Gear Guide for Deep Powder
“Will my gear be the right gear for heli-skiing?”
We get that question a lot.
Complimentary powder skis or a powder board is included with all our packages, but knowing whether you’ll need our gear can help you plan ahead, so you know how much you need to bring on your trip.
So here’s a short guide to help you figure out whether your stuff will measure up.
We can’t cover a thumbs up or thumbs down on every possible setup of course, but this will give you an idea of what variables we consider and help determine what side of the threshold your gear is on.
*DISCLAIMER: No matter what you plan for, you can always opt to use our powder gear last-minute. No problem!
Your enemy: narrow waists, a lot of sidecut, ultra-stiff or carving/hardpack-designed skis
Your friend: a waist of at least 100mm, very little sidecut, softer, flat or reverse camber, early-rise tips.
In deep snow you’re looking for stability, liveliness and a shape made for powder. Rather than pushing on one downhill edge at a time, you’re looking for more equal footing on a steady platform that springs you through each turn.
Basically, if your skis aren’t designed for powder/backountry, they won’t do as good a job. Does that mean they CAN’T do the job? Not necessarily, no, but we’re just talking about how to enjoy the conditions the most.
You want to avoid:
- Skis skinnier than 100mm at the waist – probably not big enough
- Your racing skis – a very different job
- Your carving skis – same problem
- Your all-mountain skis unless they’re truly a powder hybrid
All-mountain skis are designed for the mountain. As in, in-bounds at the resort. They’re designed well for the ice, the groomers, the bumps, the chop. Not necessarily skiing deep enough to lose sight of your skis all day. All-mountains can be on the borderline of appropriate, but we still recommend going to powder-specific sticks for the best performance.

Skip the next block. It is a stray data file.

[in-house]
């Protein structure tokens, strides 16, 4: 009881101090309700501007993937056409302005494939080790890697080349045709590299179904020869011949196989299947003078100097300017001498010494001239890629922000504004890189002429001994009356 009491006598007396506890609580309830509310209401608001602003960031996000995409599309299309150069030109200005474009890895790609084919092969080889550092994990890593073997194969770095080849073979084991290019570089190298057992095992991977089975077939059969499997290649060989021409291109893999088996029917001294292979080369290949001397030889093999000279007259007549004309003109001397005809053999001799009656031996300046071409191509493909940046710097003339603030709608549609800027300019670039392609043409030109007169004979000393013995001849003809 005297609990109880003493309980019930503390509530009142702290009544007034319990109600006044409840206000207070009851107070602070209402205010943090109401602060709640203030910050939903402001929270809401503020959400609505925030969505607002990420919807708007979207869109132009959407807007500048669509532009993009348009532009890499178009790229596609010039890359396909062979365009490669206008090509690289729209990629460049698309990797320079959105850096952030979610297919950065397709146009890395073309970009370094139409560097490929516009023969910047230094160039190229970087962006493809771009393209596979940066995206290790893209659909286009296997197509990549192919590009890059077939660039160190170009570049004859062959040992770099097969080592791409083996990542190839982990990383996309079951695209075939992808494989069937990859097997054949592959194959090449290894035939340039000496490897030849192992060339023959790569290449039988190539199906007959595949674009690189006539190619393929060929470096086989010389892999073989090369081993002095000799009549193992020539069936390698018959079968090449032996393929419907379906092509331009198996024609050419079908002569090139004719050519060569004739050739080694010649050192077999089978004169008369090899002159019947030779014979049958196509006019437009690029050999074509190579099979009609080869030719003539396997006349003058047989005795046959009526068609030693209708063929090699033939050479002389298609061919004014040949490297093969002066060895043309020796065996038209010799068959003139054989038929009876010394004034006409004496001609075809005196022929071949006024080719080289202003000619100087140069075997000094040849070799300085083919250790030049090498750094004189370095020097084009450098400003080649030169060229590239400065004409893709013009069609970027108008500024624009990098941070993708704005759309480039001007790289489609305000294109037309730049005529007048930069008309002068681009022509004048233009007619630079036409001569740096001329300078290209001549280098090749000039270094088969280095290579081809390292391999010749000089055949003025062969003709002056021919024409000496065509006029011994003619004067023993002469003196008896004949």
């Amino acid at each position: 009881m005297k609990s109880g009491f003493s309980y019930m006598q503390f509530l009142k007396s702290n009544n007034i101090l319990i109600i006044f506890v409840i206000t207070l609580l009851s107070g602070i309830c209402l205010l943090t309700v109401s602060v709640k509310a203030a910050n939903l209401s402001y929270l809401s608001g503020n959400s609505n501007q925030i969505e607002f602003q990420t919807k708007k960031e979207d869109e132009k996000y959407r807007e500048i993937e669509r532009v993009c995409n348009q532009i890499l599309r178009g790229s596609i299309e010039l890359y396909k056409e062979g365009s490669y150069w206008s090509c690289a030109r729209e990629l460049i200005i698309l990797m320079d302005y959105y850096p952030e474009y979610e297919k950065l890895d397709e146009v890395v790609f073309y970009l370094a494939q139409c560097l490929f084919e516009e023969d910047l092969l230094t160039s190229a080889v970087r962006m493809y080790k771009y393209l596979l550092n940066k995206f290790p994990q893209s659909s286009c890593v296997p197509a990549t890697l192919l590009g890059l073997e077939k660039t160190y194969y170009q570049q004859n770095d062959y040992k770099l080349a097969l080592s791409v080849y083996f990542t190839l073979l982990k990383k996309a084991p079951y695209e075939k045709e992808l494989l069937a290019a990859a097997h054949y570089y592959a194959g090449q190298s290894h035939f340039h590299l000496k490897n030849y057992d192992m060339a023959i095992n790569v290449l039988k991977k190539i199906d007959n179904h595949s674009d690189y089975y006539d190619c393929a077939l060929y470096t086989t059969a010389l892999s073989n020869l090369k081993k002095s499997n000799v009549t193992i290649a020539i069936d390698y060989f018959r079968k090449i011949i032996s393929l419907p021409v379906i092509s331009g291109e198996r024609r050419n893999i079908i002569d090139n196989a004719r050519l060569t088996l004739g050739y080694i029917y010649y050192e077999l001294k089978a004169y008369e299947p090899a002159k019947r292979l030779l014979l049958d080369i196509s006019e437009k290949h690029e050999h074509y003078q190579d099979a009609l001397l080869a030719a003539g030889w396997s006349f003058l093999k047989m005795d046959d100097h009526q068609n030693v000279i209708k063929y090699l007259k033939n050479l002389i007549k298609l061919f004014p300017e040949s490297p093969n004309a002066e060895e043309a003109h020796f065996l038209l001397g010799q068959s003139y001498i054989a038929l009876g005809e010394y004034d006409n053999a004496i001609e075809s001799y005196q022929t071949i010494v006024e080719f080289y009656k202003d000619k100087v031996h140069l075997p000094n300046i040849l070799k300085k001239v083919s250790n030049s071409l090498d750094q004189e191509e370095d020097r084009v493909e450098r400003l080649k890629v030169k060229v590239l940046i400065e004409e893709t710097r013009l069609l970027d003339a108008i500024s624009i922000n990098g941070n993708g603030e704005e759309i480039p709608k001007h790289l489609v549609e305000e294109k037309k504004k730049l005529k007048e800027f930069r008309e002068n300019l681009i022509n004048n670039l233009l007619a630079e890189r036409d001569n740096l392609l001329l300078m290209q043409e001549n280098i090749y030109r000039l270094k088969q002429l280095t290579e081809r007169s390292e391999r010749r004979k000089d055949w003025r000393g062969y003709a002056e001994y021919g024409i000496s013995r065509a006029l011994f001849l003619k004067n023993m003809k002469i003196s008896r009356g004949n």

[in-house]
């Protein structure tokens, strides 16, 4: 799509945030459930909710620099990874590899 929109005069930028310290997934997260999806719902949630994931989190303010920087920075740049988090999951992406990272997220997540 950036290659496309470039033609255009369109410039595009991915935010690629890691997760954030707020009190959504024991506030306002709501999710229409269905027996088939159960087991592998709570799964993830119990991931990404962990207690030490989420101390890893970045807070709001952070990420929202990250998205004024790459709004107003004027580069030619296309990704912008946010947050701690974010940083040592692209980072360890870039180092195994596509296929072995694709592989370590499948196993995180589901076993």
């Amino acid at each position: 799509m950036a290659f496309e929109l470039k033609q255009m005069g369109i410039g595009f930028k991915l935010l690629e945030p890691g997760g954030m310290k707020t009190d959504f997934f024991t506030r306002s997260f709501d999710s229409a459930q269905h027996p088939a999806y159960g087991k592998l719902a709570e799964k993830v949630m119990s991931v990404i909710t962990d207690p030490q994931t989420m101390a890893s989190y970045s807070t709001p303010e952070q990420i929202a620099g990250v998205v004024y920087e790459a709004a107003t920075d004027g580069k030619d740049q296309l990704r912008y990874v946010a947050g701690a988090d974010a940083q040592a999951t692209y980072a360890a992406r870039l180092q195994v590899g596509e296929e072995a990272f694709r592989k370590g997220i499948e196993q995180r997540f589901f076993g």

You want to have:
- Early-rise tips or some reverse camber at some point along the ski
- A waist of at least 100mm – 108 or wider even better
- Very little sidecut
With a rockered ski, whether full or part rockered, don’t be afraid to go 10cm longer than you would normally ski. The turning radius is smaller, since the active edge is shorter. So it’ll ski shorter than it looks, but the added length gives you more float and more stability.
We carry the Blizzard Zero G and Blizzard Rustler. Waists from 108 to 112mm, lengths from 160cm to 190cm. We love them because they give you all the immediate benefits of jumping onto a ski made for pow, but they’re not fully rockered – they keep some traditional camber under your foot. So they push back and push through the turn in a more familiar way. Instead of feeling weird and foreign, they just feel like FUN.
Park boards need not apply.
What we mean is: size is your friend. You need some float. That comes via some decent area beneath your feet.
Boards (or a board sized) for jibbing, flipping and sliding rails are not made for cruising through pow. Quite the opposite. To have success in the deep stuff, you need to make sure your board is adequately-sized for your height and weight.
You want to have:
- For most people, a board 10cm longer than what you normally ride
- A board with more width
- A FAT nose with some early rise in the shape (a fat nose makes a huge difference)
If you’re 5’9″ or taller, you should be riding something no shorter than 160cm if you want to float in powder. For the especially tall folks, you can get on something 170cm or bigger no problem.
If you’re shorter than 5’9″, a board in the 150 – 160cm range is a good bet, but don’t go shorter than 150cm (unless you’re TINY).
If you’re concerned about stepping up the length, aim for something with lots of rocker – it’ll ride shorter than it’s actual length, it’ll pivot easily and be a dream in the trees, while giving you all the float you need.
We carry Never Summer powder boards (Revolver, Raven and Summit), lengths from 156cm to 172cm. They’re rockered, with fat early-rise noses, and they really like to surf the pow.
All our guides have not just one pair of skis or one snowboard. They build a quiver over time.
That’s because they know you don’t bring a knife to a gun fight. Different conditions call for a different setup. Get the right tool for the job, and you’ll win!
Something to consider while you’re packing your gear: Do You Want a Vacation, or an Adventure?
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